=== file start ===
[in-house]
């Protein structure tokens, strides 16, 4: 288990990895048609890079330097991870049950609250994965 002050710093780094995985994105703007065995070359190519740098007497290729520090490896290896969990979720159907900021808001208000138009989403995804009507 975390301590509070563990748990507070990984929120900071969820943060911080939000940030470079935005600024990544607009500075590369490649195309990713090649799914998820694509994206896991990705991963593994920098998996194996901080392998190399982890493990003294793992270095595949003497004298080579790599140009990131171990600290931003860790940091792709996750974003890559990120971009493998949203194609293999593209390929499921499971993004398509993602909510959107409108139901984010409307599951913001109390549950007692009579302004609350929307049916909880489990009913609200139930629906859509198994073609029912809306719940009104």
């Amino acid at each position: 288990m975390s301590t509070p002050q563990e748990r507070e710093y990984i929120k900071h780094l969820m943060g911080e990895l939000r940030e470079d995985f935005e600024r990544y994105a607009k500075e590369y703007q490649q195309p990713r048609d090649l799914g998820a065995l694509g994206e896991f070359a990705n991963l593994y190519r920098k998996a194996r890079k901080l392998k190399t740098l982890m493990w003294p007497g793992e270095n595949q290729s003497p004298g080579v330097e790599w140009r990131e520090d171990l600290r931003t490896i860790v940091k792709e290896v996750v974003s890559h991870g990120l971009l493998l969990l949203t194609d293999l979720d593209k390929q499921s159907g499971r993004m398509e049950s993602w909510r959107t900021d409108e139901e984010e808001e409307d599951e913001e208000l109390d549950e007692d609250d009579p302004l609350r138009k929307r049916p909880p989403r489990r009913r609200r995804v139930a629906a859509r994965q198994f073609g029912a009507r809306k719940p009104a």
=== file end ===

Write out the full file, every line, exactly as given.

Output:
[in-house]
């Protein structure tokens, strides 16, 4: 288990990895048609890079330097991870049950609250994965 002050710093780094995985994105703007065995070359190519740098007497290729520090490896290896969990979720159907900021808001208000138009989403995804009507 975390301590509070563990748990507070990984929120900071969820943060911080939000940030470079935005600024990544607009500075590369490649195309990713090649799914998820694509994206896991990705991963593994920098998996194996901080392998190399982890493990003294793992270095595949003497004298080579790599140009990131171990600290931003860790940091792709996750974003890559990120971009493998949203194609293999593209390929499921499971993004398509993602909510959107409108139901984010409307599951913001109390549950007692009579302004609350929307049916909880489990009913609200139930629906859509198994073609029912809306719940009104």
């Amino acid at each position: 288990m975390s301590t509070p002050q563990e748990r507070e710093y990984i929120k900071h780094l969820m943060g911080e990895l939000r940030e470079d995985f935005e600024r990544y994105a607009k500075e590369y703007q490649q195309p990713r048609d090649l799914g998820a065995l694509g994206e896991f070359a990705n991963l593994y190519r920098k998996a194996r890079k901080l392998k190399t740098l982890m493990w003294p007497g793992e270095n595949q290729s003497p004298g080579v330097e790599w140009r990131e520090d171990l600290r931003t490896i860790v940091k792709e290896v996750v974003s890559h991870g990120l971009l493998l969990l949203t194609d293999l979720d593209k390929q499921s159907g499971r993004m398509e049950s993602w909510r959107t900021d409108e139901e984010e808001e409307d599951e913001e208000l109390d549950e007692d609250d009579p302004l609350r138009k929307r049916p909880p989403r489990r009913r609200r995804v139930a629906a859509r994965q198994f073609g029912a009507r809306k719940p009104a």